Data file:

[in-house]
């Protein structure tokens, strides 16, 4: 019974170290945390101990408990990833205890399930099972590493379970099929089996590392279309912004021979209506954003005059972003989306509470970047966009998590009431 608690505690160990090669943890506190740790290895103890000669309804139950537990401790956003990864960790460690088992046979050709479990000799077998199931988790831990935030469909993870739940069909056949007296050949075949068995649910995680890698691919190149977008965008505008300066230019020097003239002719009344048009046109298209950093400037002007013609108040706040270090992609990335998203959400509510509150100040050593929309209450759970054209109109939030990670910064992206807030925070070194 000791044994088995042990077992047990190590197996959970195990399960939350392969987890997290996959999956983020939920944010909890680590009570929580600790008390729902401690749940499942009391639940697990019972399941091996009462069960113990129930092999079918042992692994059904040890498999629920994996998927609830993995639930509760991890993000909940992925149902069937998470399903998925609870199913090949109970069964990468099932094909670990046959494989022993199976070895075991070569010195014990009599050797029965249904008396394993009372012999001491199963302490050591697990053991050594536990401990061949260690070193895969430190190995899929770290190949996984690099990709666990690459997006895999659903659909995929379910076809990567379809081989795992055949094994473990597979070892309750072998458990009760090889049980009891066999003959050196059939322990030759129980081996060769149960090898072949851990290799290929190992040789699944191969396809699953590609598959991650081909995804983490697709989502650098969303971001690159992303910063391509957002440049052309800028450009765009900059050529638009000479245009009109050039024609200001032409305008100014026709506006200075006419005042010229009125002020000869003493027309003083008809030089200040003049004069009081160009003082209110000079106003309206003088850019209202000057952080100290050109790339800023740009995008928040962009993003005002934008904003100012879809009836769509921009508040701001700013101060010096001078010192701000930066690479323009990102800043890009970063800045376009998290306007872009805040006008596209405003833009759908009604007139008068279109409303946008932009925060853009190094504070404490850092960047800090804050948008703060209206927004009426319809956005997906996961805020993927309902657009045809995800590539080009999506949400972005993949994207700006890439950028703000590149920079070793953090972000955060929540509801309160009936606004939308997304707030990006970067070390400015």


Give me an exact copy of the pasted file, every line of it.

[in-house]
């Protein structure tokens, strides 16, 4: 019974170290945390101990408990990833205890399930099972590493379970099929089996590392279309912004021979209506954003005059972003989306509470970047966009998590009431 608690505690160990090669943890506190740790290895103890000669309804139950537990401790956003990864960790460690088992046979050709479990000799077998199931988790831990935030469909993870739940069909056949007296050949075949068995649910995680890698691919190149977008965008505008300066230019020097003239002719009344048009046109298209950093400037002007013609108040706040270090992609990335998203959400509510509150100040050593929309209450759970054209109109939030990670910064992206807030925070070194 000791044994088995042990077992047990190590197996959970195990399960939350392969987890997290996959999956983020939920944010909890680590009570929580600790008390729902401690749940499942009391639940697990019972399941091996009462069960113990129930092999079918042992692994059904040890498999629920994996998927609830993995639930509760991890993000909940992925149902069937998470399903998925609870199913090949109970069964990468099932094909670990046959494989022993199976070895075991070569010195014990009599050797029965249904008396394993009372012999001491199963302490050591697990053991050594536990401990061949260690070193895969430190190995899929770290190949996984690099990709666990690459997006895999659903659909995929379910076809990567379809081989795992055949094994473990597979070892309750072998458990009760090889049980009891066999003959050196059939322990030759129980081996060769149960090898072949851990290799290929190992040789699944191969396809699953590609598959991650081909995804983490697709989502650098969303971001690159992303910063391509957002440049052309800028450009765009900059050529638009000479245009009109050039024609200001032409305008100014026709506006200075006419005042010229009125002020000869003493027309003083008809030089200040003049004069009081160009003082209110000079106003309206003088850019209202000057952080100290050109790339800023740009995008928040962009993003005002934008904003100012879809009836769509921009508040701001700013101060010096001078010192701000930066690479323009990102800043890009970063800045376009998290306007872009805040006008596209405003833009759908009604007139008068279109409303946008932009925060853009190094504070404490850092960047800090804050948008703060209206927004009426319809956005997906996961805020993927309902657009045809995800590539080009999506949400972005993949994207700006890439950028703000590149920079070793953090972000955060929540509801309160009936606004939308997304707030990006970067070390400015």